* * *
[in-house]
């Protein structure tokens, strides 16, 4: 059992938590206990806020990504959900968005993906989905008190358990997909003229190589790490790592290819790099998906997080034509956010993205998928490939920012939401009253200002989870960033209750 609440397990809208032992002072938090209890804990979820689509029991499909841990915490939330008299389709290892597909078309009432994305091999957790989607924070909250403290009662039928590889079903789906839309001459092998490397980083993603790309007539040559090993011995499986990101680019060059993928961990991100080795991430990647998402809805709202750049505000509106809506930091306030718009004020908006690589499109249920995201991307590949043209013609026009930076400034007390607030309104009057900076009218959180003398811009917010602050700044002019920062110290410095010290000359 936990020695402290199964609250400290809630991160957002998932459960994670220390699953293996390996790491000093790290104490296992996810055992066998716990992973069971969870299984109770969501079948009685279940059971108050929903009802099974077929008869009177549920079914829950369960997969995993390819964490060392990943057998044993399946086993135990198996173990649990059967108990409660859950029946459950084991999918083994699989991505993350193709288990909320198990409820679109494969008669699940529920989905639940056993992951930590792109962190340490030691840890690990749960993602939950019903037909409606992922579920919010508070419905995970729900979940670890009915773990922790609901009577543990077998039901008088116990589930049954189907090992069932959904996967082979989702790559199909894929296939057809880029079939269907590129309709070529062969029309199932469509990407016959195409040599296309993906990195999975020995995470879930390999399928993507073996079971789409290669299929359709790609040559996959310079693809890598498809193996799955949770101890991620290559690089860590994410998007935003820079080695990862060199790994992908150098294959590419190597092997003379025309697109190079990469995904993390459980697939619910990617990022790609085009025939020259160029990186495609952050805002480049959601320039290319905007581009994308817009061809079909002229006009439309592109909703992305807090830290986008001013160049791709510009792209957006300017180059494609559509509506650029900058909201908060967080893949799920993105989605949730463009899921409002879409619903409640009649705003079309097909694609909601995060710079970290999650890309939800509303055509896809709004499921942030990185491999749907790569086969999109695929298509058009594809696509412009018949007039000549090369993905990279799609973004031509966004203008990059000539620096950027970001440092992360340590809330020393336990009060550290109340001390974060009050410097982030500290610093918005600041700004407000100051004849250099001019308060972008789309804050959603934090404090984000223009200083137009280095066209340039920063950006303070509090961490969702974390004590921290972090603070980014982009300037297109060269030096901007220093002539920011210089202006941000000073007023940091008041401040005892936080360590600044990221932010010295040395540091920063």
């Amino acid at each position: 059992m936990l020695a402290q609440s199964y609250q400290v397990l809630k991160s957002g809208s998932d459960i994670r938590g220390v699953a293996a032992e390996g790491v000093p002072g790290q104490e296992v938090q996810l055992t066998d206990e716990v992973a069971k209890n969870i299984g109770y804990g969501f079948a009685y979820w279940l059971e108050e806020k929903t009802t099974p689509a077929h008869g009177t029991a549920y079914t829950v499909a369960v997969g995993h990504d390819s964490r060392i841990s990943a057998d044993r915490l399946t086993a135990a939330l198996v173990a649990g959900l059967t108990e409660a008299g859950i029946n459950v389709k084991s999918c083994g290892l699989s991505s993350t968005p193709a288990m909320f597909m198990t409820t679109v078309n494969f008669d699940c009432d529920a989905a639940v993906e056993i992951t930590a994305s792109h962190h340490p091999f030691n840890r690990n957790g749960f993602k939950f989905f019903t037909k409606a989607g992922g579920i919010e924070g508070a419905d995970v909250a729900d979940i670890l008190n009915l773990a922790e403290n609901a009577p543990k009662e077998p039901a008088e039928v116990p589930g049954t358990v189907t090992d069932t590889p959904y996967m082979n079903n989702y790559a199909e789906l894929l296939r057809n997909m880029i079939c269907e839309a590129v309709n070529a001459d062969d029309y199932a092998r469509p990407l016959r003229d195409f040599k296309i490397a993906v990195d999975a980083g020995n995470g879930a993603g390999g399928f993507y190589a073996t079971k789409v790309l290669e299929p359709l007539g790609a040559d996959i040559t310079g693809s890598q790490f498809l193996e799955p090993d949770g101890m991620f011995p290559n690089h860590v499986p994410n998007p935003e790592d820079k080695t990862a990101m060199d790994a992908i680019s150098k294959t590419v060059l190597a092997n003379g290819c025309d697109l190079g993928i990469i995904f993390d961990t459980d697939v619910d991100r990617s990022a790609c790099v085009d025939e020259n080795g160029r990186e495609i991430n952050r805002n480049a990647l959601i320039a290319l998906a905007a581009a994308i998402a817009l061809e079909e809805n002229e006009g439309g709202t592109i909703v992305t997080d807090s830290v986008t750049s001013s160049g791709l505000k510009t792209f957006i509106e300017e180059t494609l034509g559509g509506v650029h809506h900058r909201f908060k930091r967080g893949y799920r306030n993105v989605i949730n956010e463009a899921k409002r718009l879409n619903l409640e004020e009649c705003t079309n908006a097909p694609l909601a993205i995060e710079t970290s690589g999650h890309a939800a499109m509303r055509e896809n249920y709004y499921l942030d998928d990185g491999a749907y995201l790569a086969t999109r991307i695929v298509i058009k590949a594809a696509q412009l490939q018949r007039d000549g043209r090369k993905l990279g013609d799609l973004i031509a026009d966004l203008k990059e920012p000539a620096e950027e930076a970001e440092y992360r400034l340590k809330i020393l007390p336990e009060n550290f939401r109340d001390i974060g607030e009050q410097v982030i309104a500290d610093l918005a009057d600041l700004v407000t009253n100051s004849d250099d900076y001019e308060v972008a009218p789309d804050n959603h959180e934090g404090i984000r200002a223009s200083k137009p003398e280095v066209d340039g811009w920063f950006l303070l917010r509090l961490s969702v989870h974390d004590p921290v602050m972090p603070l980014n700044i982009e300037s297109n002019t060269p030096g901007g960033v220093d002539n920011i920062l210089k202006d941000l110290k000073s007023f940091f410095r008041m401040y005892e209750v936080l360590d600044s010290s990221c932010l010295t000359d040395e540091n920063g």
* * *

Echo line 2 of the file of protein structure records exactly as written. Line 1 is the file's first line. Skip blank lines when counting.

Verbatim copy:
């Protein structure tokens, strides 16, 4: 059992938590206990806020990504959900968005993906989905008190358990997909003229190589790490790592290819790099998906997080034509956010993205998928490939920012939401009253200002989870960033209750 609440397990809208032992002072938090209890804990979820689509029991499909841990915490939330008299389709290892597909078309009432994305091999957790989607924070909250403290009662039928590889079903789906839309001459092998490397980083993603790309007539040559090993011995499986990101680019060059993928961990991100080795991430990647998402809805709202750049505000509106809506930091306030718009004020908006690589499109249920995201991307590949043209013609026009930076400034007390607030309104009057900076009218959180003398811009917010602050700044002019920062110290410095010290000359 936990020695402290199964609250400290809630991160957002998932459960994670220390699953293996390996790491000093790290104490296992996810055992066998716990992973069971969870299984109770969501079948009685279940059971108050929903009802099974077929008869009177549920079914829950369960997969995993390819964490060392990943057998044993399946086993135990198996173990649990059967108990409660859950029946459950084991999918083994699989991505993350193709288990909320198990409820679109494969008669699940529920989905639940056993992951930590792109962190340490030691840890690990749960993602939950019903037909409606992922579920919010508070419905995970729900979940670890009915773990922790609901009577543990077998039901008088116990589930049954189907090992069932959904996967082979989702790559199909894929296939057809880029079939269907590129309709070529062969029309199932469509990407016959195409040599296309993906990195999975020995995470879930390999399928993507073996079971789409290669299929359709790609040559996959310079693809890598498809193996799955949770101890991620290559690089860590994410998007935003820079080695990862060199790994992908150098294959590419190597092997003379025309697109190079990469995904993390459980697939619910990617990022790609085009025939020259160029990186495609952050805002480049959601320039290319905007581009994308817009061809079909002229006009439309592109909703992305807090830290986008001013160049791709510009792209957006300017180059494609559509509506650029900058909201908060967080893949799920993105989605949730463009899921409002879409619903409640009649705003079309097909694609909601995060710079970290999650890309939800509303055509896809709004499921942030990185491999749907790569086969999109695929298509058009594809696509412009018949007039000549090369993905990279799609973004031509966004203008990059000539620096950027970001440092992360340590809330020393336990009060550290109340001390974060009050410097982030500290610093918005600041700004407000100051004849250099001019308060972008789309804050959603934090404090984000223009200083137009280095066209340039920063950006303070509090961490969702974390004590921290972090603070980014982009300037297109060269030096901007220093002539920011210089202006941000000073007023940091008041401040005892936080360590600044990221932010010295040395540091920063």